Africa Is A Rich Continent With Poor People – Dlamini Zuma

AFRICA is a contradictory place being a rich continent with poor people, African Union Commission chairperson Nkosazana Dlamini-Zuma.

She also said development will be very slow in Africa if women are left out. During a cockatil held for her at Melia Habana Hotel on Friday evening, Dlamini-Zuma said only skills and education could be an equaliser for both poor and rich.

“So if we are to be a prosperous continent it means that, we have to ensure that growth and development is really people centred. And skills and education for us is an equaliser because even if you come from a poor family, you come from rich family, but if you both have the skills and education and can get a job, we can create decent employment that’s the quickest way of dealing with poverty,” she said.

    “Africa is a contradictory place. We can call it a rich continent with poor people. They are not poor in talent. Talent is across the world, across humanity, it is distributed evenly. It is how you develop or under develop or not develop the talent. We want to develop those talents so that they can know that if they are having problems, conflicts among themselves they can sit down around the table and resolve those conflicts not through the barrel of the gun, so that they can have a stake in the future, not attracted by extremists, by terrorists because that is the only place they can get an income or excitement of something to do… so all this we have to put the people at the centre and Cuba has done that since the triumph of the revolution.”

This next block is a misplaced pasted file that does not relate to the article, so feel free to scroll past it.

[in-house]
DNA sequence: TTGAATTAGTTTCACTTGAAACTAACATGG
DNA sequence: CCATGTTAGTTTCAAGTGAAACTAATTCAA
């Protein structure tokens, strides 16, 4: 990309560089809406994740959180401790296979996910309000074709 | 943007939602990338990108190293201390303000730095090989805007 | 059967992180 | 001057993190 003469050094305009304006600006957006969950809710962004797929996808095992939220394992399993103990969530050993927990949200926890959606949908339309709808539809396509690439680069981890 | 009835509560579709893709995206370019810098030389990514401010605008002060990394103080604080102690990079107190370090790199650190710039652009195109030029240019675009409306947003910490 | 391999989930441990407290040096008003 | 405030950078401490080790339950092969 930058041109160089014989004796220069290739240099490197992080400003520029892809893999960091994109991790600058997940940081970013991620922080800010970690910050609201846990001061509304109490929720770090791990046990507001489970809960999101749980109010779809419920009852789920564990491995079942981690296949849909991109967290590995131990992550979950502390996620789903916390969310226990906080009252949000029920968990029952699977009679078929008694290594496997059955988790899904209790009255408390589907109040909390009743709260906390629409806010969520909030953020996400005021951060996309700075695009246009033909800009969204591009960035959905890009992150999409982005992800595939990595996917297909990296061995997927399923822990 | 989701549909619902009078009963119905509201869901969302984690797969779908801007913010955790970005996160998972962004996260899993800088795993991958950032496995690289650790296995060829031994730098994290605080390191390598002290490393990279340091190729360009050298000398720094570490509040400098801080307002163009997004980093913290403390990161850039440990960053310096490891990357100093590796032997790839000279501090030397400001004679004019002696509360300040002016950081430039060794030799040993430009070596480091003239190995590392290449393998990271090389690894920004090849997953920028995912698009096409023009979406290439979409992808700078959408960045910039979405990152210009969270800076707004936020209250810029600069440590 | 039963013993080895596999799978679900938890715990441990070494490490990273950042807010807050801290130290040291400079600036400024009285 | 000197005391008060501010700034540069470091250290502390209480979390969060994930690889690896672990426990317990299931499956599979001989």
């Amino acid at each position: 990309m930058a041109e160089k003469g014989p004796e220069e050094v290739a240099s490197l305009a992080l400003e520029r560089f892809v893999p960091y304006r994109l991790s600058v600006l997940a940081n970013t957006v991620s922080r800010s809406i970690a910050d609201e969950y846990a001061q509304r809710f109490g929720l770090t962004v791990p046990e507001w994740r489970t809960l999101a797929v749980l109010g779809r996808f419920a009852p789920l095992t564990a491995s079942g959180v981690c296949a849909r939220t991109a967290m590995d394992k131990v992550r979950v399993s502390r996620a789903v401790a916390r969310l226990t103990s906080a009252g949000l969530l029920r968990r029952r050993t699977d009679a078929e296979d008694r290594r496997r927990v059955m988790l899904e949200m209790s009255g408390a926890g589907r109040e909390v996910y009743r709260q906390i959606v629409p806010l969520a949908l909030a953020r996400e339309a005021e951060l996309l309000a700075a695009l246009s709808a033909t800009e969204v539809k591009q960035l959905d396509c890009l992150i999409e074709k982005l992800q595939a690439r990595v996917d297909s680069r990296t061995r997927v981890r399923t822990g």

Dlamini-Zuma, who earlier met Cuban President Raul Castro and also signed a memorandum of understanding with acting Cuban Ministry of Foreign Affairs Marcelino Medina, said 2015 was also Africa’s year for women empowerment.

“Let me conclude by saying that this year in Africa is the year for women’s empowerment because we have always recognised that development will be very slow in Africa if women are left out because they are half, more than half the population,” he said.

“But also who here has not come out of a woman? So women are responsible for the other half as well. Without women, none of us would be here. Without women’s rights, there are no human rights. It is our right but it makes economic, social and cultural sense to ensure that African countries are not playing with half their team.” Dlamini-Zuma said Cuba was her other home on the other side of the Atlantic.

“Our Cuban brothers and sisters have actually been with us in the trenches for our liberation against colonialism, apartheid and have been giving the own so that we can be free. They felt that they could not really fully enjoy their freedom if we were not free,” she said.

“Of course they have shown solidarity that is not just amongst partners, friends but solidarity among families because they don’t share the extra, they don’t have that extra, they share the little that they have with us. But I also came here to say thank you for Cuba’s response to the Ebola epidemic.

We had a serious crisis in Africa of the Ebola and a lot of countries pledged infrastructure, which was important and we appreciated, but Cuba was one such country that pledged human resources.